Lead in baby food pouches: not a pretty story
A few weeks ago, the FDA announced volunary recalls of 3 brands of baby pouches containing apple sauce with cinnamon, because they contained excess lead.
DO NOT LET YOUR KIDS EAT THESE PRODUCTS!
The applesauce, sold in pouches packaged for children, has been found to have a lead content of 5110 parts per million (ppm) and 2270 ppm. The international Codex body is considering adopting a maximum level of 2.5 ppm for lead in bark spices, including cinnamon.
What is even more shocking about this situation is how the FDA found out about the lead—not by testing but because
…a developing investigation by the North Carolina Department of Health and Human Services and the North Carolina Department of Agriculture & Consumer Services [found] about four children with elevated blood lead levels, indicating potential acute lead toxicity.
The state investigation identified WanaBana apple cinnamon fruit puree pouches as a potential shared source of exposure. As part of their investigation, the department of health and human services analyzed multiple lots of WanaBana apple cinnamon fruit puree, detecting extremely high concentrations of lead.
The FDA then announced it was investigating cinnamon as a source of the lead.
The FDA suspects that somewhere along the supply chain, someone deliberately added lead to the cinnamon to maintain its color and increase its weight.
This reminds me of the addition of Chinese melamine to pet food and infant formula in 2006 and 2007 (I wrote about the pet food scandal in Pet Food Politics: The Chihuahua in the Coal Mine).
This also points to the need for strengthening the FDA. It is not required to test products for lead and neither are manufacturers.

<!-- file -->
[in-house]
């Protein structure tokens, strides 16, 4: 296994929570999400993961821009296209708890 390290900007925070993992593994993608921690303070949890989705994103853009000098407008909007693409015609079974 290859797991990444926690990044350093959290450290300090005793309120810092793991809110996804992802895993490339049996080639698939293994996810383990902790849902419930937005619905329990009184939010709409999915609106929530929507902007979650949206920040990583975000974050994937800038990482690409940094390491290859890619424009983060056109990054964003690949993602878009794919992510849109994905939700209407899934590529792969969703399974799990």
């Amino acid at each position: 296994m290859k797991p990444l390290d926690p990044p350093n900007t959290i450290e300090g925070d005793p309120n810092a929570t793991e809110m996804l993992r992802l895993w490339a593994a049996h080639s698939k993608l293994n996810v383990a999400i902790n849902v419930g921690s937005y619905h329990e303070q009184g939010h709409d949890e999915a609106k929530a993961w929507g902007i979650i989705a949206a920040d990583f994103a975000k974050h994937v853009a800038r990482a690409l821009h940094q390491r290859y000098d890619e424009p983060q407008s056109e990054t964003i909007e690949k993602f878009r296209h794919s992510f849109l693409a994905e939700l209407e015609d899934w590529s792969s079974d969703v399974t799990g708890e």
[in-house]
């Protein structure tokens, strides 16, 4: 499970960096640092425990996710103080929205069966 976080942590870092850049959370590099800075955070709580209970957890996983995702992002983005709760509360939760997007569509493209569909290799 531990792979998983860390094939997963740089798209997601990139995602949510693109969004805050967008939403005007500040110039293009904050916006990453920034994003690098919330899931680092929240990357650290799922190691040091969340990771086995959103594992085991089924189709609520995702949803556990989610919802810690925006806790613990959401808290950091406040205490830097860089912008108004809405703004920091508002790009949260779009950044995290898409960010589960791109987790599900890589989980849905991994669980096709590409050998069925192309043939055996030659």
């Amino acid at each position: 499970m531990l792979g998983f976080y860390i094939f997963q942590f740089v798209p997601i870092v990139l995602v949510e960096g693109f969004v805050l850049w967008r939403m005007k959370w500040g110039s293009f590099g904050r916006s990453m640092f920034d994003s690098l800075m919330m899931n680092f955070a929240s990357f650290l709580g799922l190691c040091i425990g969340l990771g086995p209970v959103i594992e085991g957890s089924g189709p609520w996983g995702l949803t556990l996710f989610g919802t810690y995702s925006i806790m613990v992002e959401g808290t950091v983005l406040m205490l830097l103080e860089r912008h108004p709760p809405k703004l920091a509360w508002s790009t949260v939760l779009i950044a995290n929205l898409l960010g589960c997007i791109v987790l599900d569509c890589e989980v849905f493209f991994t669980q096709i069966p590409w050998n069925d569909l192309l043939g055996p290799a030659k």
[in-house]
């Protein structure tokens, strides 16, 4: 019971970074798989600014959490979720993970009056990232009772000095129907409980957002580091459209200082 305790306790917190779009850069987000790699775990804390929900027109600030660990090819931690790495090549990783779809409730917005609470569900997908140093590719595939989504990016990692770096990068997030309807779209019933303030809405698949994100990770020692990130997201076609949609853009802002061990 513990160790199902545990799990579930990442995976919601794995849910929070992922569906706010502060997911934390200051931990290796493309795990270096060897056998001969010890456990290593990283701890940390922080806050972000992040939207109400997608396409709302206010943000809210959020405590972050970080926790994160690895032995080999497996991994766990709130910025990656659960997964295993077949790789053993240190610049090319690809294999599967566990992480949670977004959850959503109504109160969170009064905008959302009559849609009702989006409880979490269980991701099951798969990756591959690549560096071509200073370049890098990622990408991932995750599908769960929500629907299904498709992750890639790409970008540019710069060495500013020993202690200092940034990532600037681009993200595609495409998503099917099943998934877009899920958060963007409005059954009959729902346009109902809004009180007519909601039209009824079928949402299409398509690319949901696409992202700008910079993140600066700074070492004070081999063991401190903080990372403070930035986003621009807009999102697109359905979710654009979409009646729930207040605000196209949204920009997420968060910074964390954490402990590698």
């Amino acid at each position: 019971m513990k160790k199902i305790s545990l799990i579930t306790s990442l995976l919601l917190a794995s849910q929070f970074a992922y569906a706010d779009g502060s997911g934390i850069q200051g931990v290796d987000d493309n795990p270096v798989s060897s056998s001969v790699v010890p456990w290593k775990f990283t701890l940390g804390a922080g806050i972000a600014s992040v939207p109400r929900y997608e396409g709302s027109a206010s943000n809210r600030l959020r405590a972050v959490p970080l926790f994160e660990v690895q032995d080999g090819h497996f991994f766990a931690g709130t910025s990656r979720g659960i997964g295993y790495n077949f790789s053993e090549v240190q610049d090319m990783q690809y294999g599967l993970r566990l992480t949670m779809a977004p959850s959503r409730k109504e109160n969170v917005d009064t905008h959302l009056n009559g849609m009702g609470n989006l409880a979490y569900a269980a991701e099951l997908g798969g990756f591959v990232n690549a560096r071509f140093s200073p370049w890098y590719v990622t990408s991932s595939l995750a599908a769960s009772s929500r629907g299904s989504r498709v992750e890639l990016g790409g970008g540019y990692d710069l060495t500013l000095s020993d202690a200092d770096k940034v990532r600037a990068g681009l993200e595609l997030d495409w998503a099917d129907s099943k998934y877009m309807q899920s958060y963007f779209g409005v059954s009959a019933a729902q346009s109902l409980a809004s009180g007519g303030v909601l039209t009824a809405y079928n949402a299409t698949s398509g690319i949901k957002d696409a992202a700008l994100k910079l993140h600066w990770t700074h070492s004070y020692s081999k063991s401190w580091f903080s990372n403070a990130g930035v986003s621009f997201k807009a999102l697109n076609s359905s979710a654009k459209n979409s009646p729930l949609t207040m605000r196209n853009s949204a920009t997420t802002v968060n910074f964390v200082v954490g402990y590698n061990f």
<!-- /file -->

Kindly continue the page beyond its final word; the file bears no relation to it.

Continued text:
The FDA has proposed action levels for lead in foods, but these are neither final nor implemented.
The New York Times quoted Tom Neltner, safety expert at the Environmental Defense Fund:
That the levels of lead in children’s blood tends to be the first line of detection for lead in food is “effectively using kids as canaries…What this shows is a breakdown in the agency, and an industry that needs to be fixed.”
By industry, I’m assuming he means baby food and I could not agree more.
Pouches may be convenient for parents, but they promote sweet tastes and don’t teach kids how to eat real foods. One study concluded:
Squeeze pouch products available in Australia are nutritionally poor, high in sugars, not fortified with iron, and there is a clear risk of harm tothe health of infant and young children if these products are fed regularly. The marketing messages and labelling on squeeze pouches are misleading and do not support WHO or Australian NHMRC recommendations for breastfeeding or appropriate introduction of complementary foods and labelling of products. There is an urgent need for improved regulation of product composition, serving sizes and labelling to protect infants and young children aged 0–36 months and better inform parents.
That goes for U.S. products too.